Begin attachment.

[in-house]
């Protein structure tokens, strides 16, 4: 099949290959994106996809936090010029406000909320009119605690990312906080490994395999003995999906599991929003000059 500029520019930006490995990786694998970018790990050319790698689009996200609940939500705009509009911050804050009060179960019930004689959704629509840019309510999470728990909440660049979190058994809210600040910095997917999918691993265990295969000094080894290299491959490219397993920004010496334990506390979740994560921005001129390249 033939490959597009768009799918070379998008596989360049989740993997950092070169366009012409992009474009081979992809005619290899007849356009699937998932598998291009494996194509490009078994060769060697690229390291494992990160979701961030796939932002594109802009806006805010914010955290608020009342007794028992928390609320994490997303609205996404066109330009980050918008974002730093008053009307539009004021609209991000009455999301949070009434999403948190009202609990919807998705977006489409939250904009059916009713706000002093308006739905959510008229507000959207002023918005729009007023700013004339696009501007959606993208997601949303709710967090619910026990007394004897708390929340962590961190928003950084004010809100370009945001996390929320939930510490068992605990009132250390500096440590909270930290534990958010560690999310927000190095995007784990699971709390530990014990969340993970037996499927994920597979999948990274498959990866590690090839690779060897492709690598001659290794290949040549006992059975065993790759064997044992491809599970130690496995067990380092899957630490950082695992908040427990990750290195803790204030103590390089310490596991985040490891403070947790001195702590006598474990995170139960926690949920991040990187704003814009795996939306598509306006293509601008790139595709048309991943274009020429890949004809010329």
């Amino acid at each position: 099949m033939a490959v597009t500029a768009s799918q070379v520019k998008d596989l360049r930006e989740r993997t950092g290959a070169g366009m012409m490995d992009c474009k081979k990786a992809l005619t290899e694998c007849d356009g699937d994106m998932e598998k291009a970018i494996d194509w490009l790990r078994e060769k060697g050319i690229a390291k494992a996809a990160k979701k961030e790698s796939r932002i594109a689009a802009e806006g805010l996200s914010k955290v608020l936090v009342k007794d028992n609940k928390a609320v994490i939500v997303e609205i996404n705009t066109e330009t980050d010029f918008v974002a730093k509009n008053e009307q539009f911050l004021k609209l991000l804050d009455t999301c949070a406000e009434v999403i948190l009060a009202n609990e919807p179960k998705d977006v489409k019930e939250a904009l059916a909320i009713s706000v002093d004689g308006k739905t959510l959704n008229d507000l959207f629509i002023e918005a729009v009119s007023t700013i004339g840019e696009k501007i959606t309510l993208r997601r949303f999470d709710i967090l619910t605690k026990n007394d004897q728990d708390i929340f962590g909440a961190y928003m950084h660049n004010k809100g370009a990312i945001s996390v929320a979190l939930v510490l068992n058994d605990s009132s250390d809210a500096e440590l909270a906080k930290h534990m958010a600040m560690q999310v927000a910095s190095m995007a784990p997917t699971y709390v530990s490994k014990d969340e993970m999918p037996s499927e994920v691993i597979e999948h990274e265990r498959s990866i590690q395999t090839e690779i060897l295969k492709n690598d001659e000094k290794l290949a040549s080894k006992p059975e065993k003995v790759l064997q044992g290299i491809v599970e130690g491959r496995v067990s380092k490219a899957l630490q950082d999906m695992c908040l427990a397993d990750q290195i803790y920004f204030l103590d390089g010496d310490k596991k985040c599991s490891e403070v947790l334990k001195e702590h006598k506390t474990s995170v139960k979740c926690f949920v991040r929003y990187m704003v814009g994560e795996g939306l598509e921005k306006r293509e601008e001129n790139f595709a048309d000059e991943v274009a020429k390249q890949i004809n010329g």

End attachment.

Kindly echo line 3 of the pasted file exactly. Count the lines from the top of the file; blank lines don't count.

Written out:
């Amino acid at each position: 099949m033939a490959v597009t500029a768009s799918q070379v520019k998008d596989l360049r930006e989740r993997t950092g290959a070169g366009m012409m490995d992009c474009k081979k990786a992809l005619t290899e694998c007849d356009g699937d994106m998932e598998k291009a970018i494996d194509w490009l790990r078994e060769k060697g050319i690229a390291k494992a996809a990160k979701k961030e790698s796939r932002i594109a689009a802009e806006g805010l996200s914010k955290v608020l936090v009342k007794d028992n609940k928390a609320v994490i939500v997303e609205i996404n705009t066109e330009t980050d010029f918008v974002a730093k509009n008053e009307q539009f911050l004021k609209l991000l804050d009455t999301c949070a406000e009434v999403i948190l009060a009202n609990e919807p179960k998705d977006v489409k019930e939250a904009l059916a909320i009713s706000v002093d004689g308006k739905t959510l959704n008229d507000l959207f629509i002023e918005a729009v009119s007023t700013i004339g840019e696009k501007i959606t309510l993208r997601r949303f999470d709710i967090l619910t605690k026990n007394d004897q728990d708390i929340f962590g909440a961190y928003m950084h660049n004010k809100g370009a990312i945001s996390v929320a979190l939930v510490l068992n058994d605990s009132s250390d809210a500096e440590l909270a906080k930290h534990m958010a600040m560690q999310v927000a910095s190095m995007a784990p997917t699971y709390v530990s490994k014990d969340e993970m999918p037996s499927e994920v691993i597979e999948h990274e265990r498959s990866i590690q395999t090839e690779i060897l295969k492709n690598d001659e000094k290794l290949a040549s080894k006992p059975e065993k003995v790759l064997q044992g290299i491809v599970e130690g491959r496995v067990s380092k490219a899957l630490q950082d999906m695992c908040l427990a397993d990750q290195i803790y920004f204030l103590d390089g010496d310490k596991k985040c599991s490891e403070v947790l334990k001195e702590h006598k506390t474990s995170v139960k979740c926690f949920v991040r929003y990187m704003v814009g994560e795996g939306l598509e921005k306006r293509e601008e001129n790139f595709a048309d000059e991943v274009a020429k390249q890949i004809n010329g």